Mightybell has officially launched its platform for creating micro social networks, allowing anyone to sign up and begin connecting with like-minded people.

During its beta phase, Mightybell signed on several notable clients, including American Express, Lean In and The Gates Foundation. The product is similar to Google+ and Facebook by allowing small groups to self-organize around a common topic or interest.

However, the startup differentiates itself from mainstream social networking companies by suggesting that its service is smarter and more about engaging with the people “you should know,” rather than those you’re already acquainted with.

mightybell 1 730x446 Mightybell now lets anyone create a custom community on its social platform

CEO Gina Bianchini said in an interview that Mightybell is going for a more communal feel that allows networks to subdivide into smaller groups. That compares against a Google group, which she feels is a hostile experience to members.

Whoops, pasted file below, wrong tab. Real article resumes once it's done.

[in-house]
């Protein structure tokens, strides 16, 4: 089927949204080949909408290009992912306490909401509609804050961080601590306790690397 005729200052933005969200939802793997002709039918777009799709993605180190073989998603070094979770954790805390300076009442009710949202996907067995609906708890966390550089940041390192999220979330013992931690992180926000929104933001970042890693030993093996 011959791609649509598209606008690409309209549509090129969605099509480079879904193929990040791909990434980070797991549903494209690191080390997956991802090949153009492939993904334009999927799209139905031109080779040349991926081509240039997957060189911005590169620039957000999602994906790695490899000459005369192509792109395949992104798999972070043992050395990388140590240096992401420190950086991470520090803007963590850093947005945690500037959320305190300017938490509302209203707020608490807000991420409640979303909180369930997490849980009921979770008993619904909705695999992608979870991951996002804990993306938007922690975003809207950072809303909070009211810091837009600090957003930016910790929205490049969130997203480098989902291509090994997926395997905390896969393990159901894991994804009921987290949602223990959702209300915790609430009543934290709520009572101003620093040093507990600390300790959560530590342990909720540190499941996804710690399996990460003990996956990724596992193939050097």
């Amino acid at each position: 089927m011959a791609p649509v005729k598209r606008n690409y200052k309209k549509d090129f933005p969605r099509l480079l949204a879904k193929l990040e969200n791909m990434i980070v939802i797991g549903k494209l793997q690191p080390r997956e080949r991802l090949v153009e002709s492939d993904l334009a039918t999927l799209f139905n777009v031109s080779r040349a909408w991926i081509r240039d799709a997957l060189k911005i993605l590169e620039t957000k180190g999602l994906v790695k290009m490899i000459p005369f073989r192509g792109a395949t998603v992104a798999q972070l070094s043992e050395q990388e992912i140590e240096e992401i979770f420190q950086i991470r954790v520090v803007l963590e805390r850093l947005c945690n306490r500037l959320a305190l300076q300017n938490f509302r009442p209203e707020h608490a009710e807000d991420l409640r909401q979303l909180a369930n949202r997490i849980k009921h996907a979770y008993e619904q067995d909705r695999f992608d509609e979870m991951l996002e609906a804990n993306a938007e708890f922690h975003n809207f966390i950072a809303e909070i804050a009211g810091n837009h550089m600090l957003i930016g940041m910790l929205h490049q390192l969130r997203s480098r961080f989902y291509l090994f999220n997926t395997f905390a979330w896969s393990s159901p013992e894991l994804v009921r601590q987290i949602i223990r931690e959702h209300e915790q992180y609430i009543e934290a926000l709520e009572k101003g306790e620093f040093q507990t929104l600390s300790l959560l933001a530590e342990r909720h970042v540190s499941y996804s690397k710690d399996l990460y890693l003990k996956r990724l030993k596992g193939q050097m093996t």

“If you’re organizing a Google group for something you care about, you don’t really care about your members that much because it’s very difficult to keep up and get connected,” Bianchini said.

When I asked how the service intends to combat the social media fatigue that has begun to set in, Bianchini noted that existing offerings “do one thing really well but they’re not actually solving the problem [of fatigue].”

She went on to cite use cases such as small business owners, teachers and people learning to code as examples of demographics who would benefit from connecting on Mightybell as opposed to another site. Bianchini added that the startup’s goal is to create “just the simplest experience” while also including all the features needed so that users don’t have to head to other services to communicate or plan events.

One other benefit of Mightybell is that organizers can brand their own groups, though the company does keep a dashboard at the top of the page to help users with discovery.

At launch, Mightybell hasn’t convinced me to jump ship from any of the networks I currently use, but I can certainly see its advantage for niche communities and brands that would benefit from having their own space to connect.

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